Here are some examples of design goals clearly stated in an Elm package README:

See the Design Goals section of the README template.

5. Consistent with the README and documentation conventions in the Elm community

You can use this template as a starting point. See the How to Use This Guide section of this README!

Here are some examples of packages that you can use as inspiration:

Put a Headline and Elm Package link in the Github Project description

If you click edit up at the top-right of your github page, you'll have a place to enter a Description and Website. Put a link to your project's Elm package page in the Website. In the Description, put a catchy headline that summarizes what your library does and what makes it unique in a short sentence.

For example, for mdgriffith/style-elements it is:

Description: Create styles that don't mysteriously break! Website:


The recommended license for Elm projects is BSD3.

Package Naming

  • The Elm community encourages that package authors follow its Literal Naming Policy.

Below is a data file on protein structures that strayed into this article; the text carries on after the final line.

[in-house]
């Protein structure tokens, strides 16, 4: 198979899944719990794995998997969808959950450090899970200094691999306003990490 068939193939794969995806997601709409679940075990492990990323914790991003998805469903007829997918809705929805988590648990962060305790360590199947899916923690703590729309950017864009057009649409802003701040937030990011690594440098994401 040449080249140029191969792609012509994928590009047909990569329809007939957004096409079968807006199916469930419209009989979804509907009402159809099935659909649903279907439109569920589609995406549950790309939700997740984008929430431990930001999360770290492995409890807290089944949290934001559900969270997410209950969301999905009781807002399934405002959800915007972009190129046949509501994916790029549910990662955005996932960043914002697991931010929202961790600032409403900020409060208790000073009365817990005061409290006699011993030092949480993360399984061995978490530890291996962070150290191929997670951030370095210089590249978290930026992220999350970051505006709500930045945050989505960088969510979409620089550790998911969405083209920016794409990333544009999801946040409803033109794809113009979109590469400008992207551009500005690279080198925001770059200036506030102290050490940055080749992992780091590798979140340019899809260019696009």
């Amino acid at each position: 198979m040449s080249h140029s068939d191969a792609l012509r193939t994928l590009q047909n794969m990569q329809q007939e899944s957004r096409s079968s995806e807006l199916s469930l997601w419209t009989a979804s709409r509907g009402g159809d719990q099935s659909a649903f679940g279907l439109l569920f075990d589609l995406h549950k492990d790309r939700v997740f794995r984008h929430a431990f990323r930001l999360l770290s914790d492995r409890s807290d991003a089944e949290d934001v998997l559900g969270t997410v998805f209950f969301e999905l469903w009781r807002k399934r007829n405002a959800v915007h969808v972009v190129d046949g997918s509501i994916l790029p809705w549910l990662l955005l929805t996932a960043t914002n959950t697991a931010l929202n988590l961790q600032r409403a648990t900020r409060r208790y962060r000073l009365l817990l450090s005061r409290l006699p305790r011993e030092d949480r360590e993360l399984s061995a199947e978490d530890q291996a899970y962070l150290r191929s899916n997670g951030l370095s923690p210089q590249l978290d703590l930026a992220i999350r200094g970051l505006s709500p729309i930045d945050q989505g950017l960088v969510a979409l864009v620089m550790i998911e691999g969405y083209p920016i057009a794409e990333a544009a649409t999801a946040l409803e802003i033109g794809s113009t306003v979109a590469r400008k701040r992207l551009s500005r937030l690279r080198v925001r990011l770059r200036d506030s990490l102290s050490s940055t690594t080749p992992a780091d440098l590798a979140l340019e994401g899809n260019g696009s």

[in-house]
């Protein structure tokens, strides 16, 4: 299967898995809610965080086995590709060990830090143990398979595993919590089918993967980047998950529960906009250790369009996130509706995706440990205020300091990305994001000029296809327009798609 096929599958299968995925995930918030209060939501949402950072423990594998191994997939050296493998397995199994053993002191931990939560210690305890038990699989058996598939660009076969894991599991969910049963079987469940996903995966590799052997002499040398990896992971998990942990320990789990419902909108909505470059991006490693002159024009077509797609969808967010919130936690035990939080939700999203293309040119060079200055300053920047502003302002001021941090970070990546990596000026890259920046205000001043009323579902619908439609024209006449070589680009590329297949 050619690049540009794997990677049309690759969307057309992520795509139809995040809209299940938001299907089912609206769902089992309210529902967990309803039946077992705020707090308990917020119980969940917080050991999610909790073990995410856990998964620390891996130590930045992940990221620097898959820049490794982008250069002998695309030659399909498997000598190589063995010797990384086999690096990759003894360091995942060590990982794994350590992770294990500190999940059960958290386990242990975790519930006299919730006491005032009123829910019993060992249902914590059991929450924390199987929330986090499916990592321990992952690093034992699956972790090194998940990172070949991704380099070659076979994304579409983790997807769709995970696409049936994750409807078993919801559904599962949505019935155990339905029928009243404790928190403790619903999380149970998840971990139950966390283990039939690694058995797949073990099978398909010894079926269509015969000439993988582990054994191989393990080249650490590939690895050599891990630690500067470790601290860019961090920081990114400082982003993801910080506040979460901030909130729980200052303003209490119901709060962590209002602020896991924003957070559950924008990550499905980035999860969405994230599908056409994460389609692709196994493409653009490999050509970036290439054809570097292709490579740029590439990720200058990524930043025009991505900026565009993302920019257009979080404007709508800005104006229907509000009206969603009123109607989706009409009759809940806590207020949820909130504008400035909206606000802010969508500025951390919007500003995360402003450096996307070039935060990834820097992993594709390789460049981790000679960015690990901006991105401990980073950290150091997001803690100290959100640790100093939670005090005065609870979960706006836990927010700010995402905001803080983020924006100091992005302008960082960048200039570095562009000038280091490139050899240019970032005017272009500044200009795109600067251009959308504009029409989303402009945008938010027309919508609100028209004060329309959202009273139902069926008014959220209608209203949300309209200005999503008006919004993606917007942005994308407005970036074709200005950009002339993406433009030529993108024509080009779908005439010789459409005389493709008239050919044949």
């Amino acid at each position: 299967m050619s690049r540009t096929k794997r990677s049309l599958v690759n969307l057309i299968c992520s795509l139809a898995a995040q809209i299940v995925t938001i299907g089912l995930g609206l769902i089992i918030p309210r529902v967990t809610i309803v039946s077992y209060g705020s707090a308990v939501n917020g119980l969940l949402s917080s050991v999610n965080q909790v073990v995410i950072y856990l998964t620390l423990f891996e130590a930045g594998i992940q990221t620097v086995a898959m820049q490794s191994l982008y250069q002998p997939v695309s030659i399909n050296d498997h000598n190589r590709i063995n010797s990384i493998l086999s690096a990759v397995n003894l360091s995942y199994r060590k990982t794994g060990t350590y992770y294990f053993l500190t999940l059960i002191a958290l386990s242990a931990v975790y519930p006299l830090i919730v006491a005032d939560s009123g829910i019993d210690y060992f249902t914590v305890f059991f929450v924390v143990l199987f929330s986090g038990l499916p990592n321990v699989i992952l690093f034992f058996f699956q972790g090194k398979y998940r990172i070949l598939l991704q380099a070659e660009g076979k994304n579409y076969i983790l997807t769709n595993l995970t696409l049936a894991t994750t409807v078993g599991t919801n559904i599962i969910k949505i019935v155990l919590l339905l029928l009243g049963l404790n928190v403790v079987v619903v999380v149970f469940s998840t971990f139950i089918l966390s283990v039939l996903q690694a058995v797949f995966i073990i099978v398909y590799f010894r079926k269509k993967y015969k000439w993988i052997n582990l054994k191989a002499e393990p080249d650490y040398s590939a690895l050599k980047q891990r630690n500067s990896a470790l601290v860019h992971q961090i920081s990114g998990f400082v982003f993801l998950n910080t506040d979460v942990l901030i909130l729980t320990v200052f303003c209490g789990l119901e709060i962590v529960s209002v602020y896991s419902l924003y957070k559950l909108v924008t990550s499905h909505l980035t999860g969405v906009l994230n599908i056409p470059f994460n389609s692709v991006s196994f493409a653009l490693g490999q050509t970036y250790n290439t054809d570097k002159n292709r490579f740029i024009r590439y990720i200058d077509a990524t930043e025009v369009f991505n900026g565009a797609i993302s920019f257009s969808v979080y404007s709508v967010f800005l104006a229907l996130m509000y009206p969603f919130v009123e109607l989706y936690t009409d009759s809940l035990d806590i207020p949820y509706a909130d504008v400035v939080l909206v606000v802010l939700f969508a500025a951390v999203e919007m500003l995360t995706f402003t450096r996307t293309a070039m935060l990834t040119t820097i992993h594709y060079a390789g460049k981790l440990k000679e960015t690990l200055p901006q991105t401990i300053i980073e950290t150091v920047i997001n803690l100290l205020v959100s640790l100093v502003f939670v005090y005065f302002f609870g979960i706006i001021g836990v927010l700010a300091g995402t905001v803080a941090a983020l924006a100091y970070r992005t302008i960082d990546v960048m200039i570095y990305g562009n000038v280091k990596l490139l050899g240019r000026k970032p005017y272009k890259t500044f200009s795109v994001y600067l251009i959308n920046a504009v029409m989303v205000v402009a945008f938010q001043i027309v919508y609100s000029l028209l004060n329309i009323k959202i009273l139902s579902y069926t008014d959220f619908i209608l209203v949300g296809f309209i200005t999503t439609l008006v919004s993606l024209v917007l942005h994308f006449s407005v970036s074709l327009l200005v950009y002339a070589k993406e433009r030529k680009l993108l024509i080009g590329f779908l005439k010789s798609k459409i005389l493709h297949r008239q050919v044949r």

• The Elm core team recommends that you "use the elm- prefix unless elm already appears in the repository name".

Contributing Section or Document

If you create a file called CONTRIBUTING, Github will automatically link to it when your users create issues or pull requests. It's a great idea to store it in a separate file, but be sure to link to it!

Many package authors prefer to have discussions before they get pull requests. If that's the case for you, give a note in the ## Contributing section of your readme to clarify that.

Note that no matter how clear your contributing guidelines are, many pull requests and issues are created without noticing them. That's alright! Kindly link to the relevant guidelines to frame the conversation and make it as constructive as possible! I often like to frame feature requests in terms of the design goals of the library as well. This makes it less of a "who's right?" zero-sum game, and more of a collaborative discussion about "how aligned is this direction with these design goals?"

Thank Your Contributors!

Remember to keep a file or a section in your readme to list of contributors and recognize their work! I like to include both contributors of code (through pull requests) as well as those who share a lot of feedback or are very helpful reporting issues. Open source not just about one person's work, it's about community working together!


Everything you need to know to publish a useful, idiomatic Elm package!